Does anyone write better heroes than Sandra Brown? I fall in love with them every time, and Ledge was no exception. In THICK AS THIEVES, the narrative goes back and forth between the present time, where Arden has moved home to the small town where she grew up, and the past, when four men carried out a robbery that left one man dead, on the same night that Arden's father disappeared, never to be seen again. Now, over her sister's objections, Arden is living in the family home and making plans to renovate it. Her search for a contractor within her budget leads her to Ledge.
Ledge is the kind of hero who ticks a lot of boxes for me. A loner, brooding, gruff, grouchy, rude, and a bit arrogant. At first, he tries to drive Arden away from him, refusing to work for her, but then he does an about-face when he believes she may (unknowingly) be in danger and in need of protection. For her part, I liked Arden well enough. She's determined to live her own life without her sister's interference. While Ledge and Arden are attracted to each other from the beginning, I appreciated that they didn't just quickly fall into bed together. I loved the animosity between them, and that they slowly got to know one another, and even more slowly came to trust each other, though that was more Arden learning to trust Ledge.
There's quite a bit of conflict between Arden and her sister, Lisa, and I was glad to see Arden stand up for herself. While we don't get much information about their past relationship, we know Lisa is several years older than Arden and raised Arden from the age of ten, and I got the impression that Arden pretty much did what her sister wanted up until now. And quite frankly, I found it hard to like Lisa, who was very overbearing, though I understand that Arden had been her responsibility for many years. There are several other supporting characters, and I loved the relationship between Ledge and Crystal, and how protective Ledge was.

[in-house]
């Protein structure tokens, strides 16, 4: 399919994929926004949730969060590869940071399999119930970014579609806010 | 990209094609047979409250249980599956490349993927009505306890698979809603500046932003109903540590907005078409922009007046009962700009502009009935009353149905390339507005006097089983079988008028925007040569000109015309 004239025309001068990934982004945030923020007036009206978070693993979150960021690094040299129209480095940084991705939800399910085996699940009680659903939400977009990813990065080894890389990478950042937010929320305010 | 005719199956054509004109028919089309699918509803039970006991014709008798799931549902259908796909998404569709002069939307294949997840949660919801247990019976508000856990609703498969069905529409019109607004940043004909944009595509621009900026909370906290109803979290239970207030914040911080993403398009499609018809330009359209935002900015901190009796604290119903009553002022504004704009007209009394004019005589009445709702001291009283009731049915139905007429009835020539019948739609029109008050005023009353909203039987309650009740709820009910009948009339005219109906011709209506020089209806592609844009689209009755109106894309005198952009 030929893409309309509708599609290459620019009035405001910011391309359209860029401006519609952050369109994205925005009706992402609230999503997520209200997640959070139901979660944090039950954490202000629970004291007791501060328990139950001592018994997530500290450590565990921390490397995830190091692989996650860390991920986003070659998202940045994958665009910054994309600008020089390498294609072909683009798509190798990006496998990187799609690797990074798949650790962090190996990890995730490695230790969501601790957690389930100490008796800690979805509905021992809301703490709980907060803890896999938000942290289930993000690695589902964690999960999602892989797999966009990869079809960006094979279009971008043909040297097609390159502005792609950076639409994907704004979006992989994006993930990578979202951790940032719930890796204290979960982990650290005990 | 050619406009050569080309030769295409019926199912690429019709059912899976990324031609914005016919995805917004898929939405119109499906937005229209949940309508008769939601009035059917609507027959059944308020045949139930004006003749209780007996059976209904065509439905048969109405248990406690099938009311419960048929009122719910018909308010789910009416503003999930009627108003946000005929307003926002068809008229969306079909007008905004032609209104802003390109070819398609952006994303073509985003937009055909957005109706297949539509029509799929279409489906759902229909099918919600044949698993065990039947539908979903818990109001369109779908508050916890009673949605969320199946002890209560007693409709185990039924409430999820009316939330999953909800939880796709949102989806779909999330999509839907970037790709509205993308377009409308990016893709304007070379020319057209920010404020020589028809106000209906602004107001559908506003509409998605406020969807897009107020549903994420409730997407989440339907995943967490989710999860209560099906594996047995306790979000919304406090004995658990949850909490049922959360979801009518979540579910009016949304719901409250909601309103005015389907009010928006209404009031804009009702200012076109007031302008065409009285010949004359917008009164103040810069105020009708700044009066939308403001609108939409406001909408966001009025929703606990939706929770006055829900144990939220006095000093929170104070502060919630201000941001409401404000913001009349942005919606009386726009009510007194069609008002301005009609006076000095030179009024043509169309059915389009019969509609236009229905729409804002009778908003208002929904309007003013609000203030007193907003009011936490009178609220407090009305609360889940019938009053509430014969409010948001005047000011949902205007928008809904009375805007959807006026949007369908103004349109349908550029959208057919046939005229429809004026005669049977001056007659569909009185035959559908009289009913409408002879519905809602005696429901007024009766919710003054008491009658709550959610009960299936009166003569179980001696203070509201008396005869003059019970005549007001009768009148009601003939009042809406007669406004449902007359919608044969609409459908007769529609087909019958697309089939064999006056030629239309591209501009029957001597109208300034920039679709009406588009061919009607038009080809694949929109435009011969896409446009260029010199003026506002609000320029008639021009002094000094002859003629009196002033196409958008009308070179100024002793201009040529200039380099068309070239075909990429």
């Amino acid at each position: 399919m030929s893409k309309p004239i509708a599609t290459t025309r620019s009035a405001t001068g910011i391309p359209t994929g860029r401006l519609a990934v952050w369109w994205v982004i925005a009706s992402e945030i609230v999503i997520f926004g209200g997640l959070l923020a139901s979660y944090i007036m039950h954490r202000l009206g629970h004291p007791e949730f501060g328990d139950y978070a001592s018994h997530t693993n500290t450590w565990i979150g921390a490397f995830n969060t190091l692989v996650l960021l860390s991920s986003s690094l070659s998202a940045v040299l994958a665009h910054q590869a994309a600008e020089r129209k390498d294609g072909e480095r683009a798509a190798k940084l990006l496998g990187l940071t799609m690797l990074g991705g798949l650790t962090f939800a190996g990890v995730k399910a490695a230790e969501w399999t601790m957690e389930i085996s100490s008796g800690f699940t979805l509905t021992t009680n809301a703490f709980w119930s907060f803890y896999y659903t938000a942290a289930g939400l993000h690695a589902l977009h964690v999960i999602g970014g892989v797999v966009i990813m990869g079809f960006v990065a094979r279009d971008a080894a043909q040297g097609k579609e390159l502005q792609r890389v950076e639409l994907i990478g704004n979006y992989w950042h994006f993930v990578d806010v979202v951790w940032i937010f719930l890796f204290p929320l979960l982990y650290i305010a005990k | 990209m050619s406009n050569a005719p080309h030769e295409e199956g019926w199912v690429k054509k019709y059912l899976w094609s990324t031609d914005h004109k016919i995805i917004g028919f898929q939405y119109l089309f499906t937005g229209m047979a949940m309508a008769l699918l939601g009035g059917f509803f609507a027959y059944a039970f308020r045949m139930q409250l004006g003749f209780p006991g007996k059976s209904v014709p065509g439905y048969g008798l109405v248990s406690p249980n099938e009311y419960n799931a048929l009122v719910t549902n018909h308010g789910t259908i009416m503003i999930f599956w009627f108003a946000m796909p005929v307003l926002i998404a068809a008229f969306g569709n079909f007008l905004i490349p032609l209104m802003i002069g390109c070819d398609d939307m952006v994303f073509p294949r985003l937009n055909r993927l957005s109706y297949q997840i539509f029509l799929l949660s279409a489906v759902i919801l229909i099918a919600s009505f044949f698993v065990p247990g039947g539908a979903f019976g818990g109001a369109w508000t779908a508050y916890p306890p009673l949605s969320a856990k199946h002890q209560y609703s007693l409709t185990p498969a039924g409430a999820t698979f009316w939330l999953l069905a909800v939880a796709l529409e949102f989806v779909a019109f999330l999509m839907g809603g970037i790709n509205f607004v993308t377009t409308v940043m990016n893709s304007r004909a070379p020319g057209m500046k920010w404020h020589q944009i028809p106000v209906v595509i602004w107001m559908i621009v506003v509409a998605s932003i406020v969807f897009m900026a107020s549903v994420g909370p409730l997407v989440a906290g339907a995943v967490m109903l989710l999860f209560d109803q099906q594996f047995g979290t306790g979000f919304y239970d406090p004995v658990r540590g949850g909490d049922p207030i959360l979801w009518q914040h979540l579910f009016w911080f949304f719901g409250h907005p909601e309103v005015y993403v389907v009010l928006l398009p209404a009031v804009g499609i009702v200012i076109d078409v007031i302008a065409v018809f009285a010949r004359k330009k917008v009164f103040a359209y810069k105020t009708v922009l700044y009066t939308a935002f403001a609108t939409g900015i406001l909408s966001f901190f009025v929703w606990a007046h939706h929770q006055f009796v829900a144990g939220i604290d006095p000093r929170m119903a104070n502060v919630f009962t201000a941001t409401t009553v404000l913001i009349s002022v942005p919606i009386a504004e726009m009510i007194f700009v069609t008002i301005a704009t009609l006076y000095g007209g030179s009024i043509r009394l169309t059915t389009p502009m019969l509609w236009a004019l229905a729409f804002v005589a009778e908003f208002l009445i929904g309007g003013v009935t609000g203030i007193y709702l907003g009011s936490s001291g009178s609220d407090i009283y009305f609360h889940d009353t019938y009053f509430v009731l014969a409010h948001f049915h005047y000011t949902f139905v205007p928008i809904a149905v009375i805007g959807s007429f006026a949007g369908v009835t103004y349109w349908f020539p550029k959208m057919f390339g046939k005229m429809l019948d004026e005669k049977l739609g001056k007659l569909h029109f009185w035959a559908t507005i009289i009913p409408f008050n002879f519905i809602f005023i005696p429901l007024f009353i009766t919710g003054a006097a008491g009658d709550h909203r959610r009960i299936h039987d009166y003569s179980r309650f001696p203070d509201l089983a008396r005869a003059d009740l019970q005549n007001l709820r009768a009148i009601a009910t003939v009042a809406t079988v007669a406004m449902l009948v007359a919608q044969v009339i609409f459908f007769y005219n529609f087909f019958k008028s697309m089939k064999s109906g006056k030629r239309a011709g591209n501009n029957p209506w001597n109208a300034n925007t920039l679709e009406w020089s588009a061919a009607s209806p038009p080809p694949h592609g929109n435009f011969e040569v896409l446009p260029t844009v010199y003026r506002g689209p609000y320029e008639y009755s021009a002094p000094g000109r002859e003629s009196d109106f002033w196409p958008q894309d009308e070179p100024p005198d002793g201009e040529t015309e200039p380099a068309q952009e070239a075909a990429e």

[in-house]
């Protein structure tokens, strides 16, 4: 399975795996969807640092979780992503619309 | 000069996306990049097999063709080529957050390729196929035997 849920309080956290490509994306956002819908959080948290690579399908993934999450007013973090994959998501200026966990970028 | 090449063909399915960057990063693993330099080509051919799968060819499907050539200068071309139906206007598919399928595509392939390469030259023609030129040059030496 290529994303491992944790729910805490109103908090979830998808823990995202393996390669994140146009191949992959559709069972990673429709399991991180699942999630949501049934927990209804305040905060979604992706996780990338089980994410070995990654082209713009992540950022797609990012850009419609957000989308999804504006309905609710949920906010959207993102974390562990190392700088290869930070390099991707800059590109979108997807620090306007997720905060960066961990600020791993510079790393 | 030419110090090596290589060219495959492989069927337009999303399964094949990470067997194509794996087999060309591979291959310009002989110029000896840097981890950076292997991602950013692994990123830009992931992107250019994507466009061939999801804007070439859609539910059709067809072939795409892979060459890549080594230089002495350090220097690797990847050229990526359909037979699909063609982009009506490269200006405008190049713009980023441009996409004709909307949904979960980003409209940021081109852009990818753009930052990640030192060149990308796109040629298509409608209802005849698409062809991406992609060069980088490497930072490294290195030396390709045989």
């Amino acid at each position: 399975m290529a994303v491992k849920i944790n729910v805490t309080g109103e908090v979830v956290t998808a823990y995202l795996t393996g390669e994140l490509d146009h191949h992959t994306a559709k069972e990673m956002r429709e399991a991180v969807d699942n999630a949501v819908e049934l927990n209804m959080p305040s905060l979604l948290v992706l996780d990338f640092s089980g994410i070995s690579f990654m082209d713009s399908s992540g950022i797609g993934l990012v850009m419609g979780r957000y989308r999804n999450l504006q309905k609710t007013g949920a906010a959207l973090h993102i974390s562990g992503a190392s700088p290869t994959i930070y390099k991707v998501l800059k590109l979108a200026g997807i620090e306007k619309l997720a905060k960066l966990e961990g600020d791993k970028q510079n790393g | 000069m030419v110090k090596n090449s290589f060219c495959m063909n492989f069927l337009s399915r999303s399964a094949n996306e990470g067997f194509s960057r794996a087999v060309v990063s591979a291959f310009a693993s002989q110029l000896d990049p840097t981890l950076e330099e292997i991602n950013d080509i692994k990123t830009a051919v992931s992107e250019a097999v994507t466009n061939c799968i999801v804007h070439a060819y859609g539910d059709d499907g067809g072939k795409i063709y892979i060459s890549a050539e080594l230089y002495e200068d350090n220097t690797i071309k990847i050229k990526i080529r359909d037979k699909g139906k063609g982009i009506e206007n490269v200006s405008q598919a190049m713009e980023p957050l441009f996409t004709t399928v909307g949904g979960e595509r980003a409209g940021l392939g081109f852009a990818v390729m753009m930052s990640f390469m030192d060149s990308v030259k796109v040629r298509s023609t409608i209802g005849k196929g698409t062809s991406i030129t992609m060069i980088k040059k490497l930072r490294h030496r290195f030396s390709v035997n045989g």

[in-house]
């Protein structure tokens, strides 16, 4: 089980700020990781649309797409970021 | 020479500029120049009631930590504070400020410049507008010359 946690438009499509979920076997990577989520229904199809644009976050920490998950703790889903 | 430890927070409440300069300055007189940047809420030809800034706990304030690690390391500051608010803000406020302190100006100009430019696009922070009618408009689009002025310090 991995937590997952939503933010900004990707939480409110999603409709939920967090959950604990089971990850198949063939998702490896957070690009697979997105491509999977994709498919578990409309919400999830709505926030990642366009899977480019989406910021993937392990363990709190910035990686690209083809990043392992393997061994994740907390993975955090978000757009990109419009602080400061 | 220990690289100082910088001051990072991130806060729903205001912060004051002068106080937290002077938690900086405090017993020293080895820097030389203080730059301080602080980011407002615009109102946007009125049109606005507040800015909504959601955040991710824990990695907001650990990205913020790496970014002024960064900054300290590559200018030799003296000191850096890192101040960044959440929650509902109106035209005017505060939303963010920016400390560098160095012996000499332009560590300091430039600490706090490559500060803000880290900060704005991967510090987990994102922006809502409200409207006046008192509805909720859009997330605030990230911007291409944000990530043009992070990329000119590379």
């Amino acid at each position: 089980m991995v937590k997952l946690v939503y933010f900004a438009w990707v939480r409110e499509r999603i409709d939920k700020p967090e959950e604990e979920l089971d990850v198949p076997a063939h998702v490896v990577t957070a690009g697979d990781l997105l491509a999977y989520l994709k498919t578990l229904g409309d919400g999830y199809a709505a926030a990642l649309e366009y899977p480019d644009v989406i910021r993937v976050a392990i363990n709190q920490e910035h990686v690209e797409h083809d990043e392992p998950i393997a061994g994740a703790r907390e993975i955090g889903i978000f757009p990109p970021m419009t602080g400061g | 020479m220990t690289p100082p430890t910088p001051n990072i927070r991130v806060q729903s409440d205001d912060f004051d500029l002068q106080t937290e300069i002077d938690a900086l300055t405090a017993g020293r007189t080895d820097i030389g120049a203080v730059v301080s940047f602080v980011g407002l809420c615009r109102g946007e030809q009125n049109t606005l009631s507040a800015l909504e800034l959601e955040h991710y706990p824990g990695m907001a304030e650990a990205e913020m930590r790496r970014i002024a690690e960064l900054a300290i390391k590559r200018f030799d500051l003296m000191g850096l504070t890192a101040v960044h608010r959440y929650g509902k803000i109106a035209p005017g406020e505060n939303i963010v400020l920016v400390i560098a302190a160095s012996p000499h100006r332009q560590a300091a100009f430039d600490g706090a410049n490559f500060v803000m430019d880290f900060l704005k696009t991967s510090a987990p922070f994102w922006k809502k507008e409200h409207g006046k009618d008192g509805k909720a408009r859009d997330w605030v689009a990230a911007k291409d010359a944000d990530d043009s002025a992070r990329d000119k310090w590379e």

While the mystery of who the real villain is was apparent fairly early on, there was still a surprise twist at the end that I did not see coming. THICK AS THIEVES kept me mesmerized, which is why Ms. Brown is my favorite romantic suspense author. Her writing flows, her characters, both good and bad, are always wonderfully written, the dialogue is realistic and the situations her characters find themselves in are written believably even when you can't imagine being in that situation yourself. Another winner from Ms. Brown.
In this tantalizing thriller from #1 New York Times bestselling author Sandra Brown, a woman, seeking to learn her father's involvement in a twenty-year-old heist that ended in murder, runs afoul of his accomplices.
Twenty years ago in the dead of night, four seemingly random individuals pulled the ultimate heist and almost walked away with half a million dollars. But by daybreak, their plan had been shot to hell. One of them was in the hospital. One was in jail. One was dead. And one got away with it.
Arden Maxwell, the daughter of the man who disappeared all those years ago -- presumably with the money, after murdering his accomplice -- has never reconciled with her father's abandonment of her and her sister. After countless personal setbacks she decides to return to her family home near mysterious Caddo Lake, and finally get answers to the many questions that torment her. Little does she know, two of her father's co-conspirators -- a war hero and a corrupt district attorney -- are watching her every move.
Ledge Burnet, a rebellious teen at the time of the heist, evaded his jail sentence by enlisting in the army. Now he's back in town to care for his ailing father -- and to keep his eye on the county's corrupt district attorney, whom he suspects was the real murderer. Although the two are bound to silence because of the crime they committed together, each has spent years waiting and hoping that the other will make a fatal misstep. But the arrival of their elusive accomplice's daughter, Arden, who may know more about the missing money than she's telling, sets them both on red alert. She ignites Ledge's determination to expose the D.A.'s treachery . . . and sparks a desire he wishes to deny.